Wednesday May 18th 2022
The capital’s SNP and Green councillors have begun formal negotiations as they look to enter a minority administration to run The City of Edinburgh Council for the next five years.
It is the first breakthrough since talks between parties commenced at the City Chambers following the election almost two weeks ago.
After another SNP-Labour coalition in Edinburgh was officially ruled out last week, closing down the only remaining possibility of a two-party majority taking control of the council, discussions between the two pro-independence groups intensified in an attempt to find a way forward for the city.
But being three seats short of the 32 needed for a majority, there was initially reluctance by both the SNP and the Greens, who could risk defeat from opposition parties as they try to implement manifesto pledges.
The two sides are now set to begin policy discussions and agree on the finer details of the coalition agreement that will form the basis of the new political partnership.
However, it’s expected nothing will be finalised in time for this Thursday’s first full council meeting, with the appointment of councillors to committees, boards and confirmation of leader and depute leader of the council likely to be pushed back to another meeting on Thursday, May 26.
And any deal will not go ahead without support from the individual members of the Greens’ Edinburgh branch.
Edinburgh SNP group leader Adam McVey said: “I am happy to say the SNP Group has begun formal negotiations with Green colleagues with the aim to form a coalition. The election saw the SNP returned as by far the biggest party and there is broad support for the progressive ideas we have to take Edinburgh forward.
“The SNP and Green groups are having constructive discussions about how we can work together to implement the policies that we campaigned for and that our residents voted for. These meetings have been positive and focused on the further progress we can deliver for Edinburgh.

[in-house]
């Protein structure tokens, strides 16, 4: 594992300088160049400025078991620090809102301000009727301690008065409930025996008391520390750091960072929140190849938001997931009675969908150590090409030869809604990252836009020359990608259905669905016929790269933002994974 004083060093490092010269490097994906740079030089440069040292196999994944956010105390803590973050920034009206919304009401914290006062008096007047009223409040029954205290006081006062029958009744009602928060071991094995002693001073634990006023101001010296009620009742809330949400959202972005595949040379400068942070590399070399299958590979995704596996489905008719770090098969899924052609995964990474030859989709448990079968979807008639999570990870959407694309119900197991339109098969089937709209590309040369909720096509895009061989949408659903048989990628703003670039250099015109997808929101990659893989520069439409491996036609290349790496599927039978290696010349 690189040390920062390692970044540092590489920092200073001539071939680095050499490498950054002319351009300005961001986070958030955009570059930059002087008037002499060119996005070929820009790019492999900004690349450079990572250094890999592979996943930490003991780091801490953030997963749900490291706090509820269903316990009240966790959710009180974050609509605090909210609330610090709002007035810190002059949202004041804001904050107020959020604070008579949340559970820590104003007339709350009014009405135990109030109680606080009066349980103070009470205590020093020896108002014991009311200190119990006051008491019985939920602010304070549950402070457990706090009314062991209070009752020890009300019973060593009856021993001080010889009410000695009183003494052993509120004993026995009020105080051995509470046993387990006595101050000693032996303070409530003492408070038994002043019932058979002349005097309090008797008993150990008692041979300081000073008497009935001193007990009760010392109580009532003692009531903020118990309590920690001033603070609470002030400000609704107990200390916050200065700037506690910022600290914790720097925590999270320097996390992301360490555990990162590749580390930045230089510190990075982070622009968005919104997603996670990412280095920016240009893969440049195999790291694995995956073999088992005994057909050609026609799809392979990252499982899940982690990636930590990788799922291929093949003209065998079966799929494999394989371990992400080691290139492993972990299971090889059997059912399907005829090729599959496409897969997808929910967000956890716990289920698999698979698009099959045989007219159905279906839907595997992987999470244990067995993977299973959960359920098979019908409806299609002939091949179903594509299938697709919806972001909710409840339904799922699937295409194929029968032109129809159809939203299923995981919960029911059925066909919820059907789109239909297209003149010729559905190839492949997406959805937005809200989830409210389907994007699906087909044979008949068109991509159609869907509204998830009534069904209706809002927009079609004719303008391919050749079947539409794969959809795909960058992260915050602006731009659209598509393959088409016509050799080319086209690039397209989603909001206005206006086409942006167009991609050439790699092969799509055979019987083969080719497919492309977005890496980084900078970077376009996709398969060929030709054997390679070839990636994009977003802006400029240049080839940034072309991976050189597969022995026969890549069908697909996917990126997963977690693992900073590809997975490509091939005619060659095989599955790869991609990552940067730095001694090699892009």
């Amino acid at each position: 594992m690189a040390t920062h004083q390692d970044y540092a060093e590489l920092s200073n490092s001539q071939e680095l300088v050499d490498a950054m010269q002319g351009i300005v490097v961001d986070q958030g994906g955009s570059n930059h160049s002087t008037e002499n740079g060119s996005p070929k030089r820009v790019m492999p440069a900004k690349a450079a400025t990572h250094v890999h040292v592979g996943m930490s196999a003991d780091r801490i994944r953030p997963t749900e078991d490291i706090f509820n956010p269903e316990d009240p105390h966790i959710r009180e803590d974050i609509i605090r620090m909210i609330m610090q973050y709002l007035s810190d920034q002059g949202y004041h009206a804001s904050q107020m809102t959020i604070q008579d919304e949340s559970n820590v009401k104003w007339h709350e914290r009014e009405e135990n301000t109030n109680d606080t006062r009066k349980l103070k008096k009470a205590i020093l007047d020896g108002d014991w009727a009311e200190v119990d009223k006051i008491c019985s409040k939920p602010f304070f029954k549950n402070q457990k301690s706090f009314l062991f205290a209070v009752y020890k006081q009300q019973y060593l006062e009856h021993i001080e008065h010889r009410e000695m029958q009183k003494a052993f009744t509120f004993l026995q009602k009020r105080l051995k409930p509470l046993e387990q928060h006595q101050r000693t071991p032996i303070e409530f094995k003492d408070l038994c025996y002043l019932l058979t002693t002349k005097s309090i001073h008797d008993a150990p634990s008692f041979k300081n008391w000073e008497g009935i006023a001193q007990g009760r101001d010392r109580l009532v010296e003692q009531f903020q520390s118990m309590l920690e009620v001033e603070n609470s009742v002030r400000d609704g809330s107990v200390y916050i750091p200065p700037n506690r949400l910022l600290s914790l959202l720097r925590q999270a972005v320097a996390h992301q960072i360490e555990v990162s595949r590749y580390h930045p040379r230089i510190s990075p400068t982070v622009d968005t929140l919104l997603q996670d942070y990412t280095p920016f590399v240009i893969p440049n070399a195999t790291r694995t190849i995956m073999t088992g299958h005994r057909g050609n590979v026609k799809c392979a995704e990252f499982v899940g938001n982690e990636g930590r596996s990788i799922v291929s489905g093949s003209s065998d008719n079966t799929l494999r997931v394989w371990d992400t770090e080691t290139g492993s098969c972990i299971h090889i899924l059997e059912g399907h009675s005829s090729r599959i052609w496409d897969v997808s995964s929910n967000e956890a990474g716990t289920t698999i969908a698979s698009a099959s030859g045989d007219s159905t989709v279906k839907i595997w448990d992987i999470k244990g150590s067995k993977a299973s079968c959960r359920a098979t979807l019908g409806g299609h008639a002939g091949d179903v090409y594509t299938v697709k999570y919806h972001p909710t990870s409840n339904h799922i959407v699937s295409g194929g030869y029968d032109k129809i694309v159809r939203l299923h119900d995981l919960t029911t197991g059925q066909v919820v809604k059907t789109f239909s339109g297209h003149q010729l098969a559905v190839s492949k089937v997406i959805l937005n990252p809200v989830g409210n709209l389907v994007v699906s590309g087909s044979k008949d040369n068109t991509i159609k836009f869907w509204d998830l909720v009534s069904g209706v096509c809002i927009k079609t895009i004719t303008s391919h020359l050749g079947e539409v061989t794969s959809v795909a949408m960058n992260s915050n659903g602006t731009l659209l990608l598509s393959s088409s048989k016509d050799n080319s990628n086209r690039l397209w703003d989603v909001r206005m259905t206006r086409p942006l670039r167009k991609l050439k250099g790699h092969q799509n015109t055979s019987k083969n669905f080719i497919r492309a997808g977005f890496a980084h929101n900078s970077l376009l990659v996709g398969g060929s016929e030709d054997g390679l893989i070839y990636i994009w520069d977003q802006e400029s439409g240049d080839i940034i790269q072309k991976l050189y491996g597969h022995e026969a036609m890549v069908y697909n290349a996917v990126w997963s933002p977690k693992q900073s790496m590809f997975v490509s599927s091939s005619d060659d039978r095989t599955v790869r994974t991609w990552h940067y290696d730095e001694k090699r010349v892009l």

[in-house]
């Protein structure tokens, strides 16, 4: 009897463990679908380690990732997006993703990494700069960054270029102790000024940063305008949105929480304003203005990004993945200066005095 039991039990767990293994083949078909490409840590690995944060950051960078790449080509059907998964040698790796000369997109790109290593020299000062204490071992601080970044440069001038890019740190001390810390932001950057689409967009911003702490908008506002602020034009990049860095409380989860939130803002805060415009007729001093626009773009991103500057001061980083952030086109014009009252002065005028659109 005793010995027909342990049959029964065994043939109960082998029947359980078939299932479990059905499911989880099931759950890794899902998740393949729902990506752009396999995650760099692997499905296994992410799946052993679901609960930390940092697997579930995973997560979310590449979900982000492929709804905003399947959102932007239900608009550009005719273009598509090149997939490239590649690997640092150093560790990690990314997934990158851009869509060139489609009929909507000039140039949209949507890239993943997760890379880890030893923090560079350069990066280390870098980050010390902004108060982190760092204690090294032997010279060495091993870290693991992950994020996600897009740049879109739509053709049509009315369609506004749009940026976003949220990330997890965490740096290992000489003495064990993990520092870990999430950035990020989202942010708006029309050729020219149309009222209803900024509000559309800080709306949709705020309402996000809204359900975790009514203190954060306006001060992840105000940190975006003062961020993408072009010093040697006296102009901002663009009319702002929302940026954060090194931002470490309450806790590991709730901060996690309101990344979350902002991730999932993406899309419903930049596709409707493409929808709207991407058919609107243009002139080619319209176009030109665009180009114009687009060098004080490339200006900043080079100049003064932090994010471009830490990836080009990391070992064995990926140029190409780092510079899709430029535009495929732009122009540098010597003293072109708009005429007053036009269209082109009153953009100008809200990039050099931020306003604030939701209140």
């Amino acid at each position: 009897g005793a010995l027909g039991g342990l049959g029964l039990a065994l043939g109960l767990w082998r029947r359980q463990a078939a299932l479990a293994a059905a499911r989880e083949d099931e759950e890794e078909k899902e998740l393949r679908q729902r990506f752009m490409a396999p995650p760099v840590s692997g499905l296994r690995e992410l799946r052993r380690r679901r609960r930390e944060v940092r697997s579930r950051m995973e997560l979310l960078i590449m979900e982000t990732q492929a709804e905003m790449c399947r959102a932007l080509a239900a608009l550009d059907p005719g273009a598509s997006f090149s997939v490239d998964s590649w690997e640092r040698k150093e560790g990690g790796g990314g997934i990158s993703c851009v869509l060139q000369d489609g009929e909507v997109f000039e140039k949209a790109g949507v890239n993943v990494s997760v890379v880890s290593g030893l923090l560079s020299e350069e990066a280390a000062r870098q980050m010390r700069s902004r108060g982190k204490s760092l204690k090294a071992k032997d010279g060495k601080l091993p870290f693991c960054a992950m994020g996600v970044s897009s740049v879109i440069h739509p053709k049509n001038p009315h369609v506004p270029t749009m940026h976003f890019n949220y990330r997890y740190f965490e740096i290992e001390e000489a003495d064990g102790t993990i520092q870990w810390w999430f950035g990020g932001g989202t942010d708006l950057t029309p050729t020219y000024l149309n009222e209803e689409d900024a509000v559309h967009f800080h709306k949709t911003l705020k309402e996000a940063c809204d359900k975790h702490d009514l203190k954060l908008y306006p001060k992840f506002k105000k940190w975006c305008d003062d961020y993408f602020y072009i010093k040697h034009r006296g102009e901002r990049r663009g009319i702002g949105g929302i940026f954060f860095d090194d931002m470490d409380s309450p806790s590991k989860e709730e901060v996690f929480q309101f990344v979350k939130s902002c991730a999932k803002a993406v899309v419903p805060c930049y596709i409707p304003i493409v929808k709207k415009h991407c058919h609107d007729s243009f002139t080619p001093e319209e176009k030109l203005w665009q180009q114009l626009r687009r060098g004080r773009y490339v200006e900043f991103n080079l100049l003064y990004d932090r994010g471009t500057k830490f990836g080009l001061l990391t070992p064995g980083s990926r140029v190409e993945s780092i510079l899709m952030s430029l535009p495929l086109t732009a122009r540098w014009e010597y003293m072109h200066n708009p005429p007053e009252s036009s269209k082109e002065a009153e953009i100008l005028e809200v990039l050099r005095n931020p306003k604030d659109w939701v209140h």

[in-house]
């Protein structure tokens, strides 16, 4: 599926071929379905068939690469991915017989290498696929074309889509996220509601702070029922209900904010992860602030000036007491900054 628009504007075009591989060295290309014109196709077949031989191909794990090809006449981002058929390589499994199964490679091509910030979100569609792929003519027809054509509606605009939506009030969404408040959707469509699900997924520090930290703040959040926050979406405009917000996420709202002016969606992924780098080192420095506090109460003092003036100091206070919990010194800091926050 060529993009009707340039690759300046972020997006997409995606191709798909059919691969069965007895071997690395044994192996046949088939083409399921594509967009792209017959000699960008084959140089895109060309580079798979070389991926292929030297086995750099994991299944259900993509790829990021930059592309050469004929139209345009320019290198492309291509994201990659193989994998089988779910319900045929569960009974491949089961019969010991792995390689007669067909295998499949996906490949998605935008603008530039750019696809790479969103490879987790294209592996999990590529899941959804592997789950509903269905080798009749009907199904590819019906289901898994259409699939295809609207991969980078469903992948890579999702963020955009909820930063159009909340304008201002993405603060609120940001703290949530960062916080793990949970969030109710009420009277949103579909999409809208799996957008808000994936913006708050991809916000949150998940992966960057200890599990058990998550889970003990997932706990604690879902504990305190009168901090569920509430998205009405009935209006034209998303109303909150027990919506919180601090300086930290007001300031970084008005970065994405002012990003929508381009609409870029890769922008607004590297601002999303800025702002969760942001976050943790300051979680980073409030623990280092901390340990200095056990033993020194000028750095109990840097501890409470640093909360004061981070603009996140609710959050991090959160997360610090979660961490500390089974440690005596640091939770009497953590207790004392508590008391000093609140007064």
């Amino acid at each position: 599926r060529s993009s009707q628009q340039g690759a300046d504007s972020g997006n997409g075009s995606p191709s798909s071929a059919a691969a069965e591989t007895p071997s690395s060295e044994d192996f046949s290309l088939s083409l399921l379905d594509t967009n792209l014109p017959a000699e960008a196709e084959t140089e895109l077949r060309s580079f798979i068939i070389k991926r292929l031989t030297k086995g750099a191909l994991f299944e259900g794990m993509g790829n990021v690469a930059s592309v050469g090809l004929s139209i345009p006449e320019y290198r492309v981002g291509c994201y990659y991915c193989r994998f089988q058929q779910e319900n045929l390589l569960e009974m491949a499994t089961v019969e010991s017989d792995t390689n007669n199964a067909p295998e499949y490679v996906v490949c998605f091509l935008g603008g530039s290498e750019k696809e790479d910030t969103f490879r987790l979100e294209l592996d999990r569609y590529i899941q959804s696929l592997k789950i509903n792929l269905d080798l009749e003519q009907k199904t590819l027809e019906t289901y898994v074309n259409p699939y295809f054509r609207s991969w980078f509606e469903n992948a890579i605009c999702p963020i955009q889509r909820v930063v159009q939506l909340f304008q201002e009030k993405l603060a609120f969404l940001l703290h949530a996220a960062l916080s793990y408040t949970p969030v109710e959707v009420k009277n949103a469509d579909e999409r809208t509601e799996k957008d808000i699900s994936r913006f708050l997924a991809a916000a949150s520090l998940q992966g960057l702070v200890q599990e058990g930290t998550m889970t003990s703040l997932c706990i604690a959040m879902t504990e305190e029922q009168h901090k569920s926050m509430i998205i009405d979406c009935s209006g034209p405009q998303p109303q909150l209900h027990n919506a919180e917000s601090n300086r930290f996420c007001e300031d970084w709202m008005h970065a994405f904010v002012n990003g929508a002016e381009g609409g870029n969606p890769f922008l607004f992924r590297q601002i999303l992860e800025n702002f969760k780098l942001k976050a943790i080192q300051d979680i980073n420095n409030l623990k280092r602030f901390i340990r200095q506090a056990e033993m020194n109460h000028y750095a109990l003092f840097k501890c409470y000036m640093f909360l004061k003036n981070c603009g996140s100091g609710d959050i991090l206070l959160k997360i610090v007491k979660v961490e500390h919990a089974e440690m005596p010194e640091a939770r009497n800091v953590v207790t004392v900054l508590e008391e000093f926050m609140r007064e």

“We believe this coalition gives Edinburgh the best way forward to tackle climate, fight poverty and improve the core services we all depend on.
“The City deserves clear and strong Leadership and I am confident we can provide that. We look forward to continuing discussions with Green Councillors to explore how we can make sure the Capital has a fair and successful future.”
Co-convenor of the Green group on Edinburgh City Council Steve Burgess said: “After a week of discussions between Greens and other political parties, Green councillors want to work positively with SNP councillors to see if we are able to form a council administration.
“There is a good amount of similar policy in both our election manifestos that could result in a greener and fairer Edinburgh. There are also areas such as action on the climate emergency, transport, housing and equalities where Greens would like to see the council go much further. That’s what we are keen to talk with the SNP councillors about this week to see if we can reach agreement on a programme that will benefit the City.
“Any such agreement would also have to be approved by the individual members of the Edinburgh Greens.”
Meanwhile, Labour group leader Cammy Day said he’s still keen to explore the possibility of creating a cross-party coalition to “bring a rainbow of talent into the chamber” and deliver “a manifesto for the capital city”.
He said: “We’re continuing our discussions with other political parties to see what’s possible. I don’t think there’s a clear mandate from the electorate in Edinburgh for any one party to control the city.
“I think brining the talents of many to run the capital city would be better than just one party taking the main lead in that.”
Councillor Day said if Liberal Democrat and Green councillors were still willing to work with his group on an agreement he would be “more than happy to have that as a discussion”.
He added: “In terms of deciding who takes formal positions in the council at that point we would be open to having discussions with all parties.
“I think the last administration worked really well but the electorate’s given us a clearer signal this time that there’s no one party or two parties that have any overall control – so I think the electorate expect us to work more progressively together.”
A Labour source said that while favouring that outcome, they “don’t see it getting off the ground”.
A Lib Dem source added: “I can’t see how it’s anything other than an SNP-Green deal unless there’s a significant change in someone’s position somewhere.”Tweet Share on Facebook